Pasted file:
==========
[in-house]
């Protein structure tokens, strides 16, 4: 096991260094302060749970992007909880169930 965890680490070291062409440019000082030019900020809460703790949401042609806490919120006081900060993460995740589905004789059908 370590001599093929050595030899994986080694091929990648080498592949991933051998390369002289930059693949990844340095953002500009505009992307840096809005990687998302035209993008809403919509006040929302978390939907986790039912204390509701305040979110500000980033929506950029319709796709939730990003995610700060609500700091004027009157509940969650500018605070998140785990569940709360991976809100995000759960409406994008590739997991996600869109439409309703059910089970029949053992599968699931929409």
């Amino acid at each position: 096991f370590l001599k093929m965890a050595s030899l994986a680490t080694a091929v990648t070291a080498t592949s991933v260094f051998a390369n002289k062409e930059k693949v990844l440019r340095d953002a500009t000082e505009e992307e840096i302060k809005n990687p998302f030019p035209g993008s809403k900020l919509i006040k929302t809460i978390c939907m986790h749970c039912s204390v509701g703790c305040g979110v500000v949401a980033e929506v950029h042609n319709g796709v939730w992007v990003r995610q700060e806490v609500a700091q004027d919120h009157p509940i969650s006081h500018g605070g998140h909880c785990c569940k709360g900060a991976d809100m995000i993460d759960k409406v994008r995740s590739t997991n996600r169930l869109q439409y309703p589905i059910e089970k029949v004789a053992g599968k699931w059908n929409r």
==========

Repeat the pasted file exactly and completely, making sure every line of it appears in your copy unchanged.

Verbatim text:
[in-house]
């Protein structure tokens, strides 16, 4: 096991260094302060749970992007909880169930 965890680490070291062409440019000082030019900020809460703790949401042609806490919120006081900060993460995740589905004789059908 370590001599093929050595030899994986080694091929990648080498592949991933051998390369002289930059693949990844340095953002500009505009992307840096809005990687998302035209993008809403919509006040929302978390939907986790039912204390509701305040979110500000980033929506950029319709796709939730990003995610700060609500700091004027009157509940969650500018605070998140785990569940709360991976809100995000759960409406994008590739997991996600869109439409309703059910089970029949053992599968699931929409």
């Amino acid at each position: 096991f370590l001599k093929m965890a050595s030899l994986a680490t080694a091929v990648t070291a080498t592949s991933v260094f051998a390369n002289k062409e930059k693949v990844l440019r340095d953002a500009t000082e505009e992307e840096i302060k809005n990687p998302f030019p035209g993008s809403k900020l919509i006040k929302t809460i978390c939907m986790h749970c039912s204390v509701g703790c305040g979110v500000v949401a980033e929506v950029h042609n319709g796709v939730w992007v990003r995610q700060e806490v609500a700091q004027d919120h009157p509940i969650s006081h500018g605070g998140h909880c785990c569940k709360g900060a991976d809100m995000i993460d759960k409406v994008r995740s590739t997991n996600r169930l869109q439409y309703p589905i059910e089970k029949v004789a053992g599968k699931w059908n929409r």